June bi-monthly hui

On 14 June, an enthusiastic group of whānau attend our bi-monthly hui at Tauranga Boys’ College. Anna Were welcomed our guest speaker Guus Knopers from K9 Detection Services. Guus has lived in New Zealand for 29 years, where he started work as a regional council conservation employee.

Guus came along to tell us about his job and to give us an insight into dog detection work and what it entails. Amongst other organisations, the business contracts to the Department of Conservation, Internal Affairs, The New Zealand Police and Army.

They currently have 22 dogs in training and it takes between 28 weeks and two years to train a detection dog. The hardest area to train the dogs in is plant detection. They can be trained to detect using sight but senses detection is the most effective. The dogs can detect explosives, endangered species, invasive species, crime evidence, fire accelerant, currency, drugs, firearms, mobile phones, plants, animals, produce, agriculture, bugs, and wildlife etc. Much of their work is at airports, ports, mail centres, and places where people enter and exit the country.

Gus brought two of his detection dogs along and he demonstrated how the dogs detect pests. Our bags were placed on the ground and two of the bags were planted with pests – it was fascinating watching them quickly detect their targets.

New Zealand was the first country to use dogs for conservation detection. Detection dogs have been used to monitor kiwi, and pāteke in Northland. They have successfully been used to protect the Hauraki Gulf Islands from introduced pests. The biggest conservation risks at present are argentine ants and rainbow skinks.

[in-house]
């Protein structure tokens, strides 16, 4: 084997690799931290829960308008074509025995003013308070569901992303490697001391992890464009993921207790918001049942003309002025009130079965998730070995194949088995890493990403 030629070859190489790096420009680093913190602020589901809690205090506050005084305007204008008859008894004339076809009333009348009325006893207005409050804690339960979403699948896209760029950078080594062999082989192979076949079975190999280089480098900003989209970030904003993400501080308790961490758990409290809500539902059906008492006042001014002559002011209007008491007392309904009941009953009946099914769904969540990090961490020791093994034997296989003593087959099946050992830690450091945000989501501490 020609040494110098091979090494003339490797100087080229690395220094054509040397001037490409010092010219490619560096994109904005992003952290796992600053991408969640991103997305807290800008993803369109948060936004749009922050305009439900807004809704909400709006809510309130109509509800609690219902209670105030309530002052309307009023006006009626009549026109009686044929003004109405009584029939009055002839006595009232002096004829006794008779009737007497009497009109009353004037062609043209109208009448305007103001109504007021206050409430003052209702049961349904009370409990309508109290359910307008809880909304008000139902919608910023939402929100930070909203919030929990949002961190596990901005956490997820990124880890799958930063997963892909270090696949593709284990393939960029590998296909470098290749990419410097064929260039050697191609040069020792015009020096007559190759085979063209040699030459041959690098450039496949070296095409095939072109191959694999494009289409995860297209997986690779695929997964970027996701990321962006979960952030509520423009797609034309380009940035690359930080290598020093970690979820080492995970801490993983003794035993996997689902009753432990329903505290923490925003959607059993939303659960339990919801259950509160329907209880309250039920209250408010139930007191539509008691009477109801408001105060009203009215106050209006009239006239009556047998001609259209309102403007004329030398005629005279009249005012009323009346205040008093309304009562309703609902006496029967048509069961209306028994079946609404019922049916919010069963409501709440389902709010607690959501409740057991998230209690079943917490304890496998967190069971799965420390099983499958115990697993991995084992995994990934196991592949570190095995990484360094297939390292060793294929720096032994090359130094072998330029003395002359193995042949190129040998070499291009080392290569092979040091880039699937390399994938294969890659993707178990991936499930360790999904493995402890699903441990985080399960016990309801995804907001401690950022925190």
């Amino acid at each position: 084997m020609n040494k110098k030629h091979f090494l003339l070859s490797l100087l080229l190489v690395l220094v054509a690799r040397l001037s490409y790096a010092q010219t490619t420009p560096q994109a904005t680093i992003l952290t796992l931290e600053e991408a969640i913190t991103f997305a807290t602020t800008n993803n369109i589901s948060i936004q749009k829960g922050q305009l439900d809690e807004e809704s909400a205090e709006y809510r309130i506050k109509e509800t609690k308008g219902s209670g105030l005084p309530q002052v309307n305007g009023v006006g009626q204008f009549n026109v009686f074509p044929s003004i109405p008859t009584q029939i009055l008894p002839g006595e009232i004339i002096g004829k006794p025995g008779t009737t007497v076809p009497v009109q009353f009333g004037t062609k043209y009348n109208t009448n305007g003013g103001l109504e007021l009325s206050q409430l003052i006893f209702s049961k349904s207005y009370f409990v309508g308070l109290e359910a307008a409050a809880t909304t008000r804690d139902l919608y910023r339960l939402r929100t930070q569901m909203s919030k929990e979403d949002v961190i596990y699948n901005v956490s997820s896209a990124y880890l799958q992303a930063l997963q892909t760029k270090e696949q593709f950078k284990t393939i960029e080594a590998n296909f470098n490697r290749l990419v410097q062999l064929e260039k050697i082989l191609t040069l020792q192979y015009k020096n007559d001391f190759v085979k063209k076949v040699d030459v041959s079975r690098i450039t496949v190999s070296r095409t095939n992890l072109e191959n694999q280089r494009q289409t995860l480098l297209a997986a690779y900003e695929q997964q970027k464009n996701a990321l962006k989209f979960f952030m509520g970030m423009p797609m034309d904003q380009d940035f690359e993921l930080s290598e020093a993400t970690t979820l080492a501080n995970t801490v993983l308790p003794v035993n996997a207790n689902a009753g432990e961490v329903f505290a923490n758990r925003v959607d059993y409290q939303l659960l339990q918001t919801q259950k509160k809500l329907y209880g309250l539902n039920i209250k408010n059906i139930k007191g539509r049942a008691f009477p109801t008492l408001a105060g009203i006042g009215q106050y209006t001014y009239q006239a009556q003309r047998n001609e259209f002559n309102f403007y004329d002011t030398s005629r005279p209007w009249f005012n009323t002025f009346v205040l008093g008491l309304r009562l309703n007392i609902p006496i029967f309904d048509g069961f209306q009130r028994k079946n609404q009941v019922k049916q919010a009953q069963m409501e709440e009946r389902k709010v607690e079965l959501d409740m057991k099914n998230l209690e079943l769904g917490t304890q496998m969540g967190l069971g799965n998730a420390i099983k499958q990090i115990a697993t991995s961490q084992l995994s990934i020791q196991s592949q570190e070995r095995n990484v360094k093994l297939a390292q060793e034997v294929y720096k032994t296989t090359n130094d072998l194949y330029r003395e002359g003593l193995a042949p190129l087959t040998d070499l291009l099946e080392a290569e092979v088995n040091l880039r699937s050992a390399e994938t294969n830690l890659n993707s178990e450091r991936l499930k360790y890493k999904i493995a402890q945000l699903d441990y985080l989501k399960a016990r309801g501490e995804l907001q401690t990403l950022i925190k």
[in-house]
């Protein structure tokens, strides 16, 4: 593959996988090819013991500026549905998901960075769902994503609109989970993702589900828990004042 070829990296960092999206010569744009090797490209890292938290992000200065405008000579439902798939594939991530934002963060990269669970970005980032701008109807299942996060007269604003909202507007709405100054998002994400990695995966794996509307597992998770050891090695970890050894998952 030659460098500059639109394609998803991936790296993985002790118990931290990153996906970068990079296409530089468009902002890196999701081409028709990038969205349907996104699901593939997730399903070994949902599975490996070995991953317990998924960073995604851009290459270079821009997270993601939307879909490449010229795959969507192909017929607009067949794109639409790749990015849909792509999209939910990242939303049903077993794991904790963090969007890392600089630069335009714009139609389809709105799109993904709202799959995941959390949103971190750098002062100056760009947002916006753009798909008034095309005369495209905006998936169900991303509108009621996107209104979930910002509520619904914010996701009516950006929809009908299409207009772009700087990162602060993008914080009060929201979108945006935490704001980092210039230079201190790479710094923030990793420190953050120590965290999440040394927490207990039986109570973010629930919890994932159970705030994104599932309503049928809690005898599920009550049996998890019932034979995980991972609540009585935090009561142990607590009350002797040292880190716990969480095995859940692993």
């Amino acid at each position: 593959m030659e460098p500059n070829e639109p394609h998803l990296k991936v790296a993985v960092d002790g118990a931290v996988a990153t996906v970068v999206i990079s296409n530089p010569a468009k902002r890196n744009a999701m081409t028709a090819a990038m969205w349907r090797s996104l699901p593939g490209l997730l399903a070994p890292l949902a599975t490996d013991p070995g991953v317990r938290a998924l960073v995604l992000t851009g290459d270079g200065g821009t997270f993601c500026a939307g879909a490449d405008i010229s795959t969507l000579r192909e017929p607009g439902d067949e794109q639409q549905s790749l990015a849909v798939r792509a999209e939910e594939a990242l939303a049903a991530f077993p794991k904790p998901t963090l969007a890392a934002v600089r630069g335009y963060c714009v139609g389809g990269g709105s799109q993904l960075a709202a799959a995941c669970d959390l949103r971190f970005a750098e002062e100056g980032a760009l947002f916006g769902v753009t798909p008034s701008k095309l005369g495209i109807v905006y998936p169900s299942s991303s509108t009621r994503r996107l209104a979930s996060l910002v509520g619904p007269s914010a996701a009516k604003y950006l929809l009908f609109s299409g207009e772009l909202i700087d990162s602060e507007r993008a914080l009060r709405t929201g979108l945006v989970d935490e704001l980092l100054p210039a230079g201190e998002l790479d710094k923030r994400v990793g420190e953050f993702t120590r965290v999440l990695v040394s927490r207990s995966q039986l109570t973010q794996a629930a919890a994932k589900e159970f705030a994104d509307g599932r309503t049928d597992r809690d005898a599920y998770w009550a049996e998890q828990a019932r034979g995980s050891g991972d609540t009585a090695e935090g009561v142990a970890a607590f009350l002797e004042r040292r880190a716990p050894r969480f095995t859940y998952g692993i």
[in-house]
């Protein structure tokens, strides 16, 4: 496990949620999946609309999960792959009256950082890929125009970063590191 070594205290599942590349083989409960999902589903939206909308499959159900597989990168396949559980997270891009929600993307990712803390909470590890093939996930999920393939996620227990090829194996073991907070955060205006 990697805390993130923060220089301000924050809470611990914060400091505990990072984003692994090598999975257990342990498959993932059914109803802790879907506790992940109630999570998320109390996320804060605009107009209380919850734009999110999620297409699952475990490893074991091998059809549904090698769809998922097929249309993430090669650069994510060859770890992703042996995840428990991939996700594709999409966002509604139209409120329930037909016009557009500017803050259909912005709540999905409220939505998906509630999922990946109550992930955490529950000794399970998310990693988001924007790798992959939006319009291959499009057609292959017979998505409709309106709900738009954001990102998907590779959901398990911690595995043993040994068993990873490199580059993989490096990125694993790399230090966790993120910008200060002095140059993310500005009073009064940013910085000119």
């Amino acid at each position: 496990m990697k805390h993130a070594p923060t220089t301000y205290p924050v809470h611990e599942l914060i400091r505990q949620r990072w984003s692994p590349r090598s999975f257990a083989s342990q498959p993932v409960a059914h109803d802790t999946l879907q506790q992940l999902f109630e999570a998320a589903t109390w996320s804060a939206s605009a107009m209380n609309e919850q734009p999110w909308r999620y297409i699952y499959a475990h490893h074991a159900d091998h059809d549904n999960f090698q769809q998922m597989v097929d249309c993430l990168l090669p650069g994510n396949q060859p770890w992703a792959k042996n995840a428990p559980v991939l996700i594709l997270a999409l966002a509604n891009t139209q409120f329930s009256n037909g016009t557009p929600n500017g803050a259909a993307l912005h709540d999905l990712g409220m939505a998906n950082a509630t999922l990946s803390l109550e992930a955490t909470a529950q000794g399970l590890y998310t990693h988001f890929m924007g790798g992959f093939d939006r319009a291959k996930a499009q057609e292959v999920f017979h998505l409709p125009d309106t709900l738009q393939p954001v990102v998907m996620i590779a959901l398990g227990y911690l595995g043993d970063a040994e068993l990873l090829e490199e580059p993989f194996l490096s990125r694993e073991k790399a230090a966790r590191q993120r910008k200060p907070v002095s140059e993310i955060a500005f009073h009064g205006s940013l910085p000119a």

It was sad to hear that the Government have cut funding so much so, that handlers have to fund detection jobs entirely from their own funds and in their own time, which is hard to understand in what is supposed to be a ‘clean and green country.’

There are 80 conservation dogs in New Zealand, with 55 working in the area of protected species and 25 working to find pests. New Zealand has supplied dogs to Japan, Fiji, Tahiti, New Caledonia and Australia, and as a country we are internationally recognised as a leader in pest eradication programmes.

It was a fantastic insight into the work of a drug detection dog and their handlers. At the end of his kōrero, Anna thanked Guus for his interesting and insightful presentation.

From left, guest speaker, Guus Knopers, Fin Watson Kamo and Anna Were at the June bi-monthly hui.

From left, guest speaker, Guus Knopers, Fin Watson Kamo and
Anna Were at the June bi-monthly hui.

Upcoming bi-monthly hui

Our next bi-monthly hui will be held on Sunday 16 August, 1pm at Tauranga Boys’ College wharenui – see you all there.